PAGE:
Many of us remember Avan Jogia as our childhood crush Beck Oliver from the Nickelodeon show Victorious, but that was only the beginning for the multi-medium artist he’s blossomed into since then. 

Among many things, Avan Jogia is an actor, poet, musician, activist and above all -- a creative. 

2019 was a busy year for Jogia. As an actor, his roles included starring in the Starz show Now Apocalypse; starring alongside Woody Harrelson in Zombieland: Double Tap, and in Kenya Barris’ Shaft

In an interview for BUILD Series, Jogia discusses the space he occupies as a mixed-race person in Hollywood.

As an actor, Jogia explains how he is constantly affronted by his race, and repeatedly urged to define it in order to justify him playing a certain role in a movie or show — an affliction that he says has been prevalent through the course of his life.

Last year marked the release of Jogia’s debut book, Mixed Feelings, where he describes his relationship to his mixed-race and multinational identity. Jogia was born to an English-Gujurati father and an English-Irish mother in Vancouver, where he grew up alongside his brother Ketan.  

The book, which is a collection of drawings, poems and stories describes his experiences growing up as a mixed person in a world that seems to be becoming increasingly polarized by race, gender, sexuality, religion politics, and as he puts it,  “anything anyone can use as a vehicle of division.” 

In this work, Jogia dives into what being mixed-race means to him, and how this has polarized him in many spaces due to societal inclinations to compartmentalize and impose labels upon others. 

Jogia speaks at length about the experience of existing between brown and white spaces. Jogia talks about what it’s like to have increased access to white spaces, but also not being a white person either. This becomes evident in places where white people make racist remarks and comments around him, without realizing he’s Indian.

Moreover, Jogia suggests he doesn’t visually fit Western society’s perception of an Indian person: “because they have a monolith version of what Indian people are supposed to look and act like.” 

Mixed Feelings, then, is an exploration of this in-between place -- one that is not fragmentary but rather complex and fulsome. An experience that is a storm in and of itself.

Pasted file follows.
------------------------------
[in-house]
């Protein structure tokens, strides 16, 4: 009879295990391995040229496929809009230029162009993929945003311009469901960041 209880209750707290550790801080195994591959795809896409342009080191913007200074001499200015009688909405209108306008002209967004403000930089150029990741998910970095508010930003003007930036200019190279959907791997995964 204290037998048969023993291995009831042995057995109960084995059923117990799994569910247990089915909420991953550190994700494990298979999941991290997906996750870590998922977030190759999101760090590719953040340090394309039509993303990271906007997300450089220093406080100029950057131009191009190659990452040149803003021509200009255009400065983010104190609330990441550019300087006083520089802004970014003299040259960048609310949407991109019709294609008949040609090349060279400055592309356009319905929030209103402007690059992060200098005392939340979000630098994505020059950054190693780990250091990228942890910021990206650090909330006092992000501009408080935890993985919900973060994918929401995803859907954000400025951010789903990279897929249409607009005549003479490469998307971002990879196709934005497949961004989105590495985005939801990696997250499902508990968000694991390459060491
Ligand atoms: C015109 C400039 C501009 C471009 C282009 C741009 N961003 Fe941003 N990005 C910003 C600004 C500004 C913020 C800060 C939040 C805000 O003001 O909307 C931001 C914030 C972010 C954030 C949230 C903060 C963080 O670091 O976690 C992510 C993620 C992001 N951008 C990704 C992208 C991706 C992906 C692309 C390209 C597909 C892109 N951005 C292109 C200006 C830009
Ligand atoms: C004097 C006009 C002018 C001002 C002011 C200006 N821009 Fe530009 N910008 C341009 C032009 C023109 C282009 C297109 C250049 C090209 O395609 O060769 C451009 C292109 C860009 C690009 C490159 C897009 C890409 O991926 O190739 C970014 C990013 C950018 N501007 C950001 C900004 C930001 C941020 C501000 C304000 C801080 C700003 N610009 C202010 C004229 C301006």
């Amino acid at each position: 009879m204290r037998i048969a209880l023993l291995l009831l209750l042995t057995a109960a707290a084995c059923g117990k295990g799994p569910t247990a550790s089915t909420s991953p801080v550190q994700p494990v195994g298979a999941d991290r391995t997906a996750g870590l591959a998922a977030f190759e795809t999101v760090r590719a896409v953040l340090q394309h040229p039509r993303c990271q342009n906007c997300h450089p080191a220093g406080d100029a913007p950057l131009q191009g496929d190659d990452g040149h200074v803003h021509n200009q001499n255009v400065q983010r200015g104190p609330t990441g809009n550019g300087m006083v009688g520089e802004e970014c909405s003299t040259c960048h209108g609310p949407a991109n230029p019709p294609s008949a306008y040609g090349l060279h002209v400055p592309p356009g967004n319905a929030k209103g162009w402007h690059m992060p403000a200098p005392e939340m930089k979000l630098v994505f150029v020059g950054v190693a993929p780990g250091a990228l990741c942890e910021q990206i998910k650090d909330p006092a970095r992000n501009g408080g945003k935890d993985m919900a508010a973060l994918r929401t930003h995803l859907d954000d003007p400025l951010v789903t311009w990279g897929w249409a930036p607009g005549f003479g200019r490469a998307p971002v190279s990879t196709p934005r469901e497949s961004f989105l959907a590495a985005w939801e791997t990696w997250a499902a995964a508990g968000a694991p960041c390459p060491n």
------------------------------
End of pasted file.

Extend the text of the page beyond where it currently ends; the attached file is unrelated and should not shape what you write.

“I’m two, made into one. I’m proof that borders are just imaginary lines made to separate people. I’m anarchy, in my own way, rebellion against the norm.”

 This book is also a love letter to his ancestors, to recognize the people he came from and all the things they endured, and many countries they travelled through before he was born in Vancouver. 

Dispersed throughout the book are pictures from his childhood and pictures of his parents and grandparents in many stages of their life. Jogia merges his words with the images of his past, in what he describes as “an experience of my personal identity, in public.”

 As an exploration of the mixed experience, Mixed Feelings extends beyond the life of Avan himself. The book also features stories of many other mixed people from various backgrounds, who describe their personal histories and their journeys from ambivalence towards, to acceptance of, their respective identities.

“I wanted to really figure out if there was a community around mixedness: do we all have similar stories, and if we have similar stories, does that mean that we have a culture all to ourselves?  I’ve found that is the case and I have a feeling of belonging which is what the book’s supposed to do for the people as well.”

Through hearing and telling others’ stories, Jogia found a community of mixed-race people who understood the specific storm of emotions that are inherent to  existing in a world that seems increasingly fixed on reductive labels and classification.  

Avan and his brother Ketan also make up the band Saint Ivory, who released a genre-bending album, also entitled Mixed Feelings earlier this year. The album slips in and out of eclectic cadences and features Jogia’s poetry over bright electronic harmonies and hypnotic synths.  

Avan Jogia boasts a multidisciplinary career, one that exemplifies his rejection of compartmentalization that attempts to limit and hinder his creativity. In an interview for 1883 Magazine, Jogia describes his creative process as something fluid and instinctual.

“I just try to concentrate on what moves me in the moment, and sort of avoid conversations about, am I an actor, am I a director, am I a musician, am I an author. I think just making stuff, whether that’s a movie or a book or performing in a play, whatever it is.”

Avan Jogia leads with his intuition, building off chaos and creating expansive work that speaks to him at any given time. Depending on the core emotions he wishes to convey, he seeks out the best-fitting medium to have it flow through. 

In his defiance of uniformity and limitation, Avan Jogia has created a body of work that extends beyond genres, mediums and classifications. He has shown that creativity does not need to be controlled and managed, but rather nurtured and liberated.

And lucky for us, he’s just getting started.

The 5X Mainstage is just days away, featuring Avan Jogia, ALOK, Nav Banga (Browngirllifts), Sangtar, Sandy Lion, KayRay, Pallavi Sharda, BFunk, and special guests sharing some real talk about their journeys, about their creative expression, and about how they got there.

Have you ever wanted to know what it takes to level up in your creative field? We got to pick the brains of these incredible headliners, to bring you knowledge, real experience, and inspiration. 

Register for the Mainstage here

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